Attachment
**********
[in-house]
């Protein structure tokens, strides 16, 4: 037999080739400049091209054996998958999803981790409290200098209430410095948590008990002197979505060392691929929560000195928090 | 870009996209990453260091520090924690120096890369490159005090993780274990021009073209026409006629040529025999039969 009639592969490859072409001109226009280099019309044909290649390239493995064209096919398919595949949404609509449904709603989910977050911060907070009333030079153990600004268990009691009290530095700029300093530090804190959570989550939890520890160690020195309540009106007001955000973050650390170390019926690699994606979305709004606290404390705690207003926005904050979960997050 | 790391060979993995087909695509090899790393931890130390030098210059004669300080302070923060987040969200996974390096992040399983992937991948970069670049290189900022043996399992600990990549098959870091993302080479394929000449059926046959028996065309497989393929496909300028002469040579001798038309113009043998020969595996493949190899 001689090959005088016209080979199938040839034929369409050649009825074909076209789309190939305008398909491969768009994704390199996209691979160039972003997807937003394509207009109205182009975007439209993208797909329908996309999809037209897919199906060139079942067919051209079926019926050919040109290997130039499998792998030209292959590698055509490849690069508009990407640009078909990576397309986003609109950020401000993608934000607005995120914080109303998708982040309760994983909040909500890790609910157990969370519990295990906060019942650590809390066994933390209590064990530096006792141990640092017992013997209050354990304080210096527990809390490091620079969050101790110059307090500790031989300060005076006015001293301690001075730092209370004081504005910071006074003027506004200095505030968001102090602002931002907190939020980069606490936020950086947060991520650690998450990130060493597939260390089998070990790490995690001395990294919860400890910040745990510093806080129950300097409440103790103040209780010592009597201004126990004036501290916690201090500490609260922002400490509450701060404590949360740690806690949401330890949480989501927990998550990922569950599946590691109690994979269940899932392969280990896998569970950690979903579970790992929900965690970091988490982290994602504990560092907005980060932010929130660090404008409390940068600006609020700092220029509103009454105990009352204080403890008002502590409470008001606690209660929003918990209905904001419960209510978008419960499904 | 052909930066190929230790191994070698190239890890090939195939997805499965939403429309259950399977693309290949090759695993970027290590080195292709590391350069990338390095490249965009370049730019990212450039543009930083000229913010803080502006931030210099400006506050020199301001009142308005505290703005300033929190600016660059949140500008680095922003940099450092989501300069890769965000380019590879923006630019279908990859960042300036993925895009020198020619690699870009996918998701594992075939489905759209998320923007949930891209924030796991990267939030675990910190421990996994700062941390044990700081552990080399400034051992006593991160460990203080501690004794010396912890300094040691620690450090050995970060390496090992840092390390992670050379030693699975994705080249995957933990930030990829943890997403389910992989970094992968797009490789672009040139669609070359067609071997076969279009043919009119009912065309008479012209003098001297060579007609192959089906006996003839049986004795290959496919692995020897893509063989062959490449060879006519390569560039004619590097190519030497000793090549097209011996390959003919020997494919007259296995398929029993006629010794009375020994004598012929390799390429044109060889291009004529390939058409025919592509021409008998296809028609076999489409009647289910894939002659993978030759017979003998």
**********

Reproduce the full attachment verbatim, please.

[in-house]
């Protein structure tokens, strides 16, 4: 037999080739400049091209054996998958999803981790409290200098209430410095948590008990002197979505060392691929929560000195928090 | 870009996209990453260091520090924690120096890369490159005090993780274990021009073209026409006629040529025999039969 009639592969490859072409001109226009280099019309044909290649390239493995064209096919398919595949949404609509449904709603989910977050911060907070009333030079153990600004268990009691009290530095700029300093530090804190959570989550939890520890160690020195309540009106007001955000973050650390170390019926690699994606979305709004606290404390705690207003926005904050979960997050 | 790391060979993995087909695509090899790393931890130390030098210059004669300080302070923060987040969200996974390096992040399983992937991948970069670049290189900022043996399992600990990549098959870091993302080479394929000449059926046959028996065309497989393929496909300028002469040579001798038309113009043998020969595996493949190899 001689090959005088016209080979199938040839034929369409050649009825074909076209789309190939305008398909491969768009994704390199996209691979160039972003997807937003394509207009109205182009975007439209993208797909329908996309999809037209897919199906060139079942067919051209079926019926050919040109290997130039499998792998030209292959590698055509490849690069508009990407640009078909990576397309986003609109950020401000993608934000607005995120914080109303998708982040309760994983909040909500890790609910157990969370519990295990906060019942650590809390066994933390209590064990530096006792141990640092017992013997209050354990304080210096527990809390490091620079969050101790110059307090500790031989300060005076006015001293301690001075730092209370004081504005910071006074003027506004200095505030968001102090602002931002907190939020980069606490936020950086947060991520650690998450990130060493597939260390089998070990790490995690001395990294919860400890910040745990510093806080129950300097409440103790103040209780010592009597201004126990004036501290916690201090500490609260922002400490509450701060404590949360740690806690949401330890949480989501927990998550990922569950599946590691109690994979269940899932392969280990896998569970950690979903579970790992929900965690970091988490982290994602504990560092907005980060932010929130660090404008409390940068600006609020700092220029509103009454105990009352204080403890008002502590409470008001606690209660929003918990209905904001419960209510978008419960499904 | 052909930066190929230790191994070698190239890890090939195939997805499965939403429309259950399977693309290949090759695993970027290590080195292709590391350069990338390095490249965009370049730019990212450039543009930083000229913010803080502006931030210099400006506050020199301001009142308005505290703005300033929190600016660059949140500008680095922003940099450092989501300069890769965000380019590879923006630019279908990859960042300036993925895009020198020619690699870009996918998701594992075939489905759209998320923007949930891209924030796991990267939030675990910190421990996994700062941390044990700081552990080399400034051992006593991160460990203080501690004794010396912890300094040691620690450090050995970060390496090992840092390390992670050379030693699975994705080249995957933990930030990829943890997403389910992989970094992968797009490789672009040139669609070359067609071997076969279009043919009119009912065309008479012209003098001297060579007609192959089906006996003839049986004795290959496919692995020897893509063989062959490449060879006519390569560039004619590097190519030497000793090549097209011996390959003919020997494919007259296995398929029993006629010794009375020994004598012929390799390429044109060889291009004529390939058409025919592509021409008998296809028609076999489409009647289910894939002659993978030759017979003998």